With the COVID-19 outbreak impacting New Jersey’s smallest businesses especially hard, Community Development Financial Institutions (CDFIs) are instrumental in connecting micro and small businesses with the funding they need to survive the economic impact of the pandemic. Since launching its COVID-19 Crisis Relief Loan Program in March, Union County-based UCEDC, a non-profit economic development corporation, has dispersed over $1 million in loans to small and micro businesses in New Jersey.
What distinguishes non-profit CDFI lenders from other financial institutions is their community development mission and flexibility to determine the best use of limited federal resources in their community. To be classified as a CDFI, a financial institution must certify that at least 60 percent of its financing activities are targeted to low- and moderate-income (LMI) populations or underserved communities.
UCEDC is one of six CDFIs that partnered with the New Jersey Economic Development Authority (NJEDA) shortly after Gov. Phil Murphy declared a state of emergency in March. Together, these partnerships will leverage New Jersey-based CDFIs to provide between $20 million and $30 million in low-cost financing to small and microbusinesses and nonprofits impacted by the COVID-19 outbreak.
“Small businesses, and particularly those in underserved communities, are bearing the brunt of the economic crisis caused by the Coronavirus pandemic,” said NJEDA Chief Executive Officer Tim Sullivan. “CDFIs are a lifeline for so many small business owners during this time and our partnership with them will serve to bolster the impact that they have on the local levels as we seek to begin to recover and re-open from this global health crisis.”
Through the newly-created CDFI Emergency Assistance Grant Program, the NJEDA is providing $250,000 in grant funding to UCEDC to help the CDFI scale its operations due to the high demand for assistance from business owners. The funding also enables UCEDC to buy down interest rates on its loans to offer borrowers more flexible loan terms at lower rates to help small and micro businesses survive during this COVID-19 outbreak.
In addition to the funding from the NJEDA, support UCEDC received from Investors Bank and the Tory Burch Foundation has enabled the CDFI to reduce its loan interest rates to zero-percent for small businesses impacted by COVID-19. Companies that have been in operation for more than two years are eligible to apply for loans of up to $15,000, while those in business for one to two years can apply for up to $10,000.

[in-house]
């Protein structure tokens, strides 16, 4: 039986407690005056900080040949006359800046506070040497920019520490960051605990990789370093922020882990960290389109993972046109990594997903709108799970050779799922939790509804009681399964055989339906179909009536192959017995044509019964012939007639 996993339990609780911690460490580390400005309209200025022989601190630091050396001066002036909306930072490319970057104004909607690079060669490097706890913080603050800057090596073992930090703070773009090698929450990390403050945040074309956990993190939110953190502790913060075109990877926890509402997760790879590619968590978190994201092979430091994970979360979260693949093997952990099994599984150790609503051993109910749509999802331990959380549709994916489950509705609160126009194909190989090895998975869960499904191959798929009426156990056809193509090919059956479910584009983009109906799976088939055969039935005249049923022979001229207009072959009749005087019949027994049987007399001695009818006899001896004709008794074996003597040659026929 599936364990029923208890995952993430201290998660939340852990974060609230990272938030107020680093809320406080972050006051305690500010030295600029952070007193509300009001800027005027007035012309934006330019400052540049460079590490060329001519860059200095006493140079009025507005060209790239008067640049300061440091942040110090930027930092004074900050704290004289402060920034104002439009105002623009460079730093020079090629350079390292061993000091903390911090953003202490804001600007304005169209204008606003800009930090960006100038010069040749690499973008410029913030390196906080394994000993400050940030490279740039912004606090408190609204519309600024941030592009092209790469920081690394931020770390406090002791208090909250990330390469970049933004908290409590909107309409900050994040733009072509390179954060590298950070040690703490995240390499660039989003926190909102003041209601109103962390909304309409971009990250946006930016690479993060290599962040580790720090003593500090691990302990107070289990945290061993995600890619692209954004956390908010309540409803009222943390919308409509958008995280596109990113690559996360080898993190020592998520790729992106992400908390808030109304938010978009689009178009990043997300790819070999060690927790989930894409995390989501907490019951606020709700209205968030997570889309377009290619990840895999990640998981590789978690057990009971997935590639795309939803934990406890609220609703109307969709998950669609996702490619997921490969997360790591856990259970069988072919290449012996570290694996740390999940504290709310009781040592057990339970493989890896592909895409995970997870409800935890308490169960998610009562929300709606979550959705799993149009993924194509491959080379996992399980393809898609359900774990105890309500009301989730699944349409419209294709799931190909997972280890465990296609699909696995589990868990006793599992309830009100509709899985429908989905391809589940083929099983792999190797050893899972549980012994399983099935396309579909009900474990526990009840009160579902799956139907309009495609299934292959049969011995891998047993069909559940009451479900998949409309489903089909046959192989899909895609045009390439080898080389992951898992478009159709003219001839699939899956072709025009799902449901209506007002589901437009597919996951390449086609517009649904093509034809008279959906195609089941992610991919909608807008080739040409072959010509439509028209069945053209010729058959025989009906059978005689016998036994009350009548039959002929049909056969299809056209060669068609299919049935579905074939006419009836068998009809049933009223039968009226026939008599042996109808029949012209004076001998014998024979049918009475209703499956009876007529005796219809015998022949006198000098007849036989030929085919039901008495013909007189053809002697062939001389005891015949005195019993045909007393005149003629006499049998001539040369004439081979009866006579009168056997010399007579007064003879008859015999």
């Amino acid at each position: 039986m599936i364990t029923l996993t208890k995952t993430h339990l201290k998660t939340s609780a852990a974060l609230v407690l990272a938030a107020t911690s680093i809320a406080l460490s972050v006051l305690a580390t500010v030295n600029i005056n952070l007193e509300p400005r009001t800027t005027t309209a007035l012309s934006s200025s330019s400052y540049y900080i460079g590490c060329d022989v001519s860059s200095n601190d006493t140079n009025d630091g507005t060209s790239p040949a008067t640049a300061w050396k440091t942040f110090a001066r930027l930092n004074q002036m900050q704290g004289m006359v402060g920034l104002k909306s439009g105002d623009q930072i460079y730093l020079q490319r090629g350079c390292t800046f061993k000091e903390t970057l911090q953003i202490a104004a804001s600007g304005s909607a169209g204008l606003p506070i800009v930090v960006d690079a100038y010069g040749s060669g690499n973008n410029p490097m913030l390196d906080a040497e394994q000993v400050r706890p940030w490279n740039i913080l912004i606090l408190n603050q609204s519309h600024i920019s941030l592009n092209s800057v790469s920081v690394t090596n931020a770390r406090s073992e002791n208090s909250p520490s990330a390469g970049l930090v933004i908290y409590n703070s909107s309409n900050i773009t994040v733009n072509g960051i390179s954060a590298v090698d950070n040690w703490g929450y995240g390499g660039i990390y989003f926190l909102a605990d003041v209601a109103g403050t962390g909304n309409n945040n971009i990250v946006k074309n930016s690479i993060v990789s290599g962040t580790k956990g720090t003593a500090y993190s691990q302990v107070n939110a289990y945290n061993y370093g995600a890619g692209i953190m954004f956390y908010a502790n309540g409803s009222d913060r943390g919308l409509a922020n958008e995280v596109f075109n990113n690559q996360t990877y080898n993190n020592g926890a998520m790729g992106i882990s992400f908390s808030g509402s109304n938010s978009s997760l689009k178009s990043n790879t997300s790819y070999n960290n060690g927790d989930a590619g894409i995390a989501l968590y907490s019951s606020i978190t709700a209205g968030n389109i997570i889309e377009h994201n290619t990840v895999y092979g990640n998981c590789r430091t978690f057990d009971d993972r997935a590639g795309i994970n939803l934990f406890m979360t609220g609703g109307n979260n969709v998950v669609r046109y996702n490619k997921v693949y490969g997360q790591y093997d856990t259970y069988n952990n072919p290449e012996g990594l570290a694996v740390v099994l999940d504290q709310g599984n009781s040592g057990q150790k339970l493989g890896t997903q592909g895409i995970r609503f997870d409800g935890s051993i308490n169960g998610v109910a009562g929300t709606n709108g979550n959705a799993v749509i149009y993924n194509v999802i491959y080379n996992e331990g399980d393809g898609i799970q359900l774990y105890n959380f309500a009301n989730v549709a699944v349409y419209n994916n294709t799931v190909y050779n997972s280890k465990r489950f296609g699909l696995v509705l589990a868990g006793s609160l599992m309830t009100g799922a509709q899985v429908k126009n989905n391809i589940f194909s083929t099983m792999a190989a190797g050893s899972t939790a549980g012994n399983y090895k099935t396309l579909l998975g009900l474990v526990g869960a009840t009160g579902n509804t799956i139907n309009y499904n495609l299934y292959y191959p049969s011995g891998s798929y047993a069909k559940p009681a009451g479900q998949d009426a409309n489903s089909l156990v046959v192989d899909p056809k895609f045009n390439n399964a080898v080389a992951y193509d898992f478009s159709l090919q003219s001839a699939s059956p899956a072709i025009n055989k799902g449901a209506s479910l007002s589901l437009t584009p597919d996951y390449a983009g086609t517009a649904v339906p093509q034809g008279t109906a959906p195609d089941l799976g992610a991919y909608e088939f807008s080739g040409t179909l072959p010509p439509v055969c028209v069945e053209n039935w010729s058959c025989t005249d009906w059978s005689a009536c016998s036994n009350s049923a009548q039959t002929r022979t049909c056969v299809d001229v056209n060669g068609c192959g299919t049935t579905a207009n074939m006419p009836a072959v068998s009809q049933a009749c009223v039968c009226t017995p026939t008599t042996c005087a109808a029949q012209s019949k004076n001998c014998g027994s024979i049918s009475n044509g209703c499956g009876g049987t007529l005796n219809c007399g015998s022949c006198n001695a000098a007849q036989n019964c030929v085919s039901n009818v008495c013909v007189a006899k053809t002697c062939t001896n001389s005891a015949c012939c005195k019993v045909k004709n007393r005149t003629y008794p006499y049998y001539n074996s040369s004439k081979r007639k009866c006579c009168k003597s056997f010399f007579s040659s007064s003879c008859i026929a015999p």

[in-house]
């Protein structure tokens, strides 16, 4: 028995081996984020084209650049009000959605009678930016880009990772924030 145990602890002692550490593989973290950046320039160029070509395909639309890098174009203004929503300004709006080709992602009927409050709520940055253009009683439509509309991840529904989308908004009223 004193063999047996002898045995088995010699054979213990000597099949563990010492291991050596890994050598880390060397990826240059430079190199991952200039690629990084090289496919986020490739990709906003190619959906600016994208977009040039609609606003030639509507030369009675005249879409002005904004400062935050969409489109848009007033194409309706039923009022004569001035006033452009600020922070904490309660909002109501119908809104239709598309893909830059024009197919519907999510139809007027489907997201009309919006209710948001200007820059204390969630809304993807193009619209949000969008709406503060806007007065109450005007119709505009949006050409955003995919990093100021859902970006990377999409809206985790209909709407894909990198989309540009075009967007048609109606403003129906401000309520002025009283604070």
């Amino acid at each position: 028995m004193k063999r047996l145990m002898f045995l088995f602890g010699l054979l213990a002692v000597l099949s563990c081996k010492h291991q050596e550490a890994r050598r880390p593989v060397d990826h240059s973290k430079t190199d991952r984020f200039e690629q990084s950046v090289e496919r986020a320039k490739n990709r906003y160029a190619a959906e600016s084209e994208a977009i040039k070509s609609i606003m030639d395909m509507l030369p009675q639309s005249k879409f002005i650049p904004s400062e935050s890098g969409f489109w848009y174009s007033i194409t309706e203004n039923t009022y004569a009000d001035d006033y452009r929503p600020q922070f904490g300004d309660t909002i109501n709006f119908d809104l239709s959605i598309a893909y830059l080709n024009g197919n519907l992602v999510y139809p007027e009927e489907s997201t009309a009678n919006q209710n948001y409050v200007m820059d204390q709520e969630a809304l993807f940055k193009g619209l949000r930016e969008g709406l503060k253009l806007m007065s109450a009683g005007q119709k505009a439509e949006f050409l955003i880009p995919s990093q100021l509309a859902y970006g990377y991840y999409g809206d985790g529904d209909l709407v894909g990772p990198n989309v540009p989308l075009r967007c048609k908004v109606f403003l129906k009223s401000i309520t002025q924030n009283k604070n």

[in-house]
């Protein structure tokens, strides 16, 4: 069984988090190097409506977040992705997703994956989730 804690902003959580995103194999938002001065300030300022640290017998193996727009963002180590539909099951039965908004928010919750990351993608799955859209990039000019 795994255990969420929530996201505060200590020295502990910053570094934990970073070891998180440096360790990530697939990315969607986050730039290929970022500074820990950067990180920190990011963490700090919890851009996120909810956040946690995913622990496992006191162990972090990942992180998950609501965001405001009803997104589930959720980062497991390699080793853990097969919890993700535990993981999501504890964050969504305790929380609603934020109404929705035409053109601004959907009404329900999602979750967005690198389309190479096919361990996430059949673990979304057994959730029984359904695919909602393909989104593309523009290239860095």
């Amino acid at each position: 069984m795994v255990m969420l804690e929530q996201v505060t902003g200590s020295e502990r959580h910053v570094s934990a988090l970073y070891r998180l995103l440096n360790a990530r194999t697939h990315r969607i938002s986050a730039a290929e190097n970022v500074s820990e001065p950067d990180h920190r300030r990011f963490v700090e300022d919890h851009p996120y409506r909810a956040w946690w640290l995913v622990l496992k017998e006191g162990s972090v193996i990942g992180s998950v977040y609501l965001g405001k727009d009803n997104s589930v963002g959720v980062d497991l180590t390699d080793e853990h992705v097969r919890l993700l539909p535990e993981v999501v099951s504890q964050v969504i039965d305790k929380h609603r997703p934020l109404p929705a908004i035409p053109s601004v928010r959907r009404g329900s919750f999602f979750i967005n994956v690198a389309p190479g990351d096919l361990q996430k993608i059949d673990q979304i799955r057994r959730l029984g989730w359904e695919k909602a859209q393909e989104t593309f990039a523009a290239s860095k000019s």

“Investors Bank is dedicated to supporting small businesses in New Jersey and looks forward to partnering with UCEDC to ensure resources are deployed to underserved markets,” said John Nietzel, Investors Bank Senior Vice President, Government Banking & Advisory Boards.
Investors Bank was the first to offer UCEDC assistance for small businesses affected by the coronavirus pandemic, just as they were in the aftermath of Superstorm Sandy. The Tory Burch Foundation works with community lenders to ensure that female business owners and entrepreneurs have access to the capital they need to succeed. Since launching in March, UCEDC’s COVID-19 Crisis Relief Loan Program has provided over $1 million to 71 small businesses throughout the state.
UCEDC has over 40 years of experience in helping historically underrepresented business owners access the resources they need to succeed. In addition to providing low-cost loans, UCEDC also offers its customers training services and technical assistance in procuring government contracts.
“As one of only 10 CDFIs in the nation to offer this trifecta of support, we’re in a unique position to offer our customers a complete suite of resources,” said UCEDC President Adam Farrah. “Our training sessions help small business owners learn everything they need to get started – guiding them from their dream of owning their own small businesses through developing a business plan, opening their doors, and beyond.”
In 2019, UCEDC held 117 training workshops, which had a combined 1,242 attendees. The CDFI also facilitated the mentoring of 514 clients for a total of 2,506 hours. UCEDC helped clients secure a total of 1,604 government contracts in excess of $76 million.
Farrah noted that COVID-19 has brought an increase in business owners benefiting from UCEDC’s workshops, which are now offered online.
UCEDC works with its customers to find specific solutions that fit their individual borrowing needs, offering loans from $500 to $5.5 million. Last year, UCEDC provided 76 loans, totaling $5.1 million to businesses throughout New Jersey and parts of Pennsylvania and New York. Nearly 65 percent of businesses and startups receiving funding were women-owned and 59 percent were minority-owned. Through its various U.S. Small Business Administration (SBA) loan programs, UCEDC is able to approve loans that would not otherwise be eligible for funding from traditional commercial lenders.
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